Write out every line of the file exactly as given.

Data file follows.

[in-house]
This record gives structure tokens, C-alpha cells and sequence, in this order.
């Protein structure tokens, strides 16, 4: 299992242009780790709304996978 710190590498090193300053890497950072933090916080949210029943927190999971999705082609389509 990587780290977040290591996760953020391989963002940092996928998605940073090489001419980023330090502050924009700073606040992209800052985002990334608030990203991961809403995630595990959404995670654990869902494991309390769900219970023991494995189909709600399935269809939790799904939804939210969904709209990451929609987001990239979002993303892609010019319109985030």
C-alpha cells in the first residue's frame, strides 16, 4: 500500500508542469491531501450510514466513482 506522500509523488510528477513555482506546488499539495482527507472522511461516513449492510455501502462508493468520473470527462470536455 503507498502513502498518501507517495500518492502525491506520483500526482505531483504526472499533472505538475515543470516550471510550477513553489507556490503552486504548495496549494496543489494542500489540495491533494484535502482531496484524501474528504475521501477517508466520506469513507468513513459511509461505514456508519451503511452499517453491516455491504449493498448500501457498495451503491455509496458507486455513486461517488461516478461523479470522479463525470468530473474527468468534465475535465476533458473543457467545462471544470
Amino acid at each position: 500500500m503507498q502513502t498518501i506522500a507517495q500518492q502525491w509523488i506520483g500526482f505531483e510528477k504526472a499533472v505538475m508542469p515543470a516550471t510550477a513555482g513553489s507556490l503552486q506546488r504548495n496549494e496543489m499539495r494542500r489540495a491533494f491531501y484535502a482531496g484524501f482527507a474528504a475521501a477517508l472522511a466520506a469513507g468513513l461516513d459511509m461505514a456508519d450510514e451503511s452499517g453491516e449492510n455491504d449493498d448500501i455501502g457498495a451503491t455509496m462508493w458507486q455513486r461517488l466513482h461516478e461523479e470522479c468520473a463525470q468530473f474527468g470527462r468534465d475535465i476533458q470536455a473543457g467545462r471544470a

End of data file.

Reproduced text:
[in-house]
This record gives structure tokens, C-alpha cells and sequence, in this order.
């Protein structure tokens, strides 16, 4: 299992242009780790709304996978 710190590498090193300053890497950072933090916080949210029943927190999971999705082609389509 990587780290977040290591996760953020391989963002940092996928998605940073090489001419980023330090502050924009700073606040992209800052985002990334608030990203991961809403995630595990959404995670654990869902494991309390769900219970023991494995189909709600399935269809939790799904939804939210969904709209990451929609987001990239979002993303892609010019319109985030």
C-alpha cells in the first residue's frame, strides 16, 4: 500500500508542469491531501450510514466513482 506522500509523488510528477513555482506546488499539495482527507472522511461516513449492510455501502462508493468520473470527462470536455 503507498502513502498518501507517495500518492502525491506520483500526482505531483504526472499533472505538475515543470516550471510550477513553489507556490503552486504548495496549494496543489494542500489540495491533494484535502482531496484524501474528504475521501477517508466520506469513507468513513459511509461505514456508519451503511452499517453491516455491504449493498448500501457498495451503491455509496458507486455513486461517488461516478461523479470522479463525470468530473474527468468534465475535465476533458473543457467545462471544470
Amino acid at each position: 500500500m503507498q502513502t498518501i506522500a507517495q500518492q502525491w509523488i506520483g500526482f505531483e510528477k504526472a499533472v505538475m508542469p515543470a516550471t510550477a513555482g513553489s507556490l503552486q506546488r504548495n496549494e496543489m499539495r494542500r489540495a491533494f491531501y484535502a482531496g484524501f482527507a474528504a475521501a477517508l472522511a466520506a469513507g468513513l461516513d459511509m461505514a456508519d450510514e451503511s452499517g453491516e449492510n455491504d449493498d448500501i455501502g457498495a451503491t455509496m462508493w458507486q455513486r461517488l466513482h461516478e461523479e470522479c468520473a463525470q468530473f474527468g470527462r468534465d475535465i476533458q470536455a473543457g467545462r471544470a